Analysis of environmental (e)DNA can facilitate an understanding of the presence and distribution of aquatic species. However, eDNA detection using quantitative PCR requires validated and standardized species-specific assay designs. This study presents two eDNA assays to detect Murray cod, Maccullochella peelii, and mulloway, Argyrosomus japonicus (two ecologically vulnerable Australian species), based on small fragments of the mitochondrial 12S ribosomal RNA gene. A comprehensive description of species-specific assay development, from assay design to testing in silico, in vitro and in situ, has been included to guide effective assay design and validation in future studies. The results indicate that the assay was species specific for M. peelii within its natural distribution. However, the assay also amplified genomic DNA from two allopatric and endangered congeners (Maccullochella ikei and Maccullochella mariensis), thus potentially facilitating their eDNA detection elsewhere. In contrast, the A. japonicus assay was highly species specific with no amplification among close relatives. Both target-species assays are highly sensitive to as few as four and 10 copies per PCR reaction, respectively. This study has demonstrated that the assays assessed are effective tools for detecting the targeted species in situ from environmental DNA samples, which will assist efforts to conserve and manage their stocks.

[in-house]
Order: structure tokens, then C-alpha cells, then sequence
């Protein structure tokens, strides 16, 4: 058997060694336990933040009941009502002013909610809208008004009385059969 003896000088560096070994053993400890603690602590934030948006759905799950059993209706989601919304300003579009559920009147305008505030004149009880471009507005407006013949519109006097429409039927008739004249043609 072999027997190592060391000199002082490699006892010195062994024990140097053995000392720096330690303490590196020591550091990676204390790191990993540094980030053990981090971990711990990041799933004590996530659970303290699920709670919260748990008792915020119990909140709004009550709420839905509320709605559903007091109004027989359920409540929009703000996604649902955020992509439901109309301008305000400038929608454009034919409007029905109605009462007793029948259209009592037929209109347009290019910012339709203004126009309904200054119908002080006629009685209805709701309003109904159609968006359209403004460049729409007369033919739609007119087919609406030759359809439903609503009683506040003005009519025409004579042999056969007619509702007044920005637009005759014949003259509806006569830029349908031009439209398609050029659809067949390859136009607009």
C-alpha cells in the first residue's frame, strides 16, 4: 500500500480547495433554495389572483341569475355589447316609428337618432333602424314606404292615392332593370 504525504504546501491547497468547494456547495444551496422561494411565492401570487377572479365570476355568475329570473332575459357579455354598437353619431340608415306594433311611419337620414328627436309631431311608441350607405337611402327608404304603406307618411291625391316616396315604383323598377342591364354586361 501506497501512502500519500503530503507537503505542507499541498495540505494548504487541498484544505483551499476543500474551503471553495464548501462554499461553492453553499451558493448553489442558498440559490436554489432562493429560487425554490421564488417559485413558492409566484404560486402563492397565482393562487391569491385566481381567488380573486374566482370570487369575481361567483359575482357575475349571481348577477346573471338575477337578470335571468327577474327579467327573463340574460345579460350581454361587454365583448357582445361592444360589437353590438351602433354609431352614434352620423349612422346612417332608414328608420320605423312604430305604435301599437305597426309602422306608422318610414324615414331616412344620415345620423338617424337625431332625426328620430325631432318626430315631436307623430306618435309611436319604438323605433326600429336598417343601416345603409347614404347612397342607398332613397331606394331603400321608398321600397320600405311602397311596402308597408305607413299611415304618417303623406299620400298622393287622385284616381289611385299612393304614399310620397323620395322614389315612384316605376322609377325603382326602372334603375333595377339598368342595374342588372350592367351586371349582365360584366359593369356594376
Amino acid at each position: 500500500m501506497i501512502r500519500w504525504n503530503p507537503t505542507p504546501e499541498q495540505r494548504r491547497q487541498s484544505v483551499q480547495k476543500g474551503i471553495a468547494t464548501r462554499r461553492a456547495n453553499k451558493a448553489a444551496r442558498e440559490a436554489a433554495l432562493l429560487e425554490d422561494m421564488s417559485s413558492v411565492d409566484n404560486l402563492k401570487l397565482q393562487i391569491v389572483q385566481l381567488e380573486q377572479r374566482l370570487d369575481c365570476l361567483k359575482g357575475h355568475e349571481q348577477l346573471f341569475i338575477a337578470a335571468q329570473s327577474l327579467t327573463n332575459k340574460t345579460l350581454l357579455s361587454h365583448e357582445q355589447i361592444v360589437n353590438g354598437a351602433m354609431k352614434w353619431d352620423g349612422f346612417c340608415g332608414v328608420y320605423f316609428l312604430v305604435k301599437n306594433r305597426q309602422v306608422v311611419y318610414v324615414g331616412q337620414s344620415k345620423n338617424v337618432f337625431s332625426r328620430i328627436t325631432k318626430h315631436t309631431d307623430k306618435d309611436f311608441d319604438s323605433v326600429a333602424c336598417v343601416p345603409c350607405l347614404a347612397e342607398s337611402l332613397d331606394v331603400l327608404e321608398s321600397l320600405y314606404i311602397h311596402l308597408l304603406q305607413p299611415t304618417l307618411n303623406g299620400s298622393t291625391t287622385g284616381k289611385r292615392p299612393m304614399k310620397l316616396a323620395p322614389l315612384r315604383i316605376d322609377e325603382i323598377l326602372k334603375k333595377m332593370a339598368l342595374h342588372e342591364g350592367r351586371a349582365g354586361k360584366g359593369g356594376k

|Number of pages
|Aquatic Conservation: Marine and Freshwater Ecosystems
|Published - Jul 2022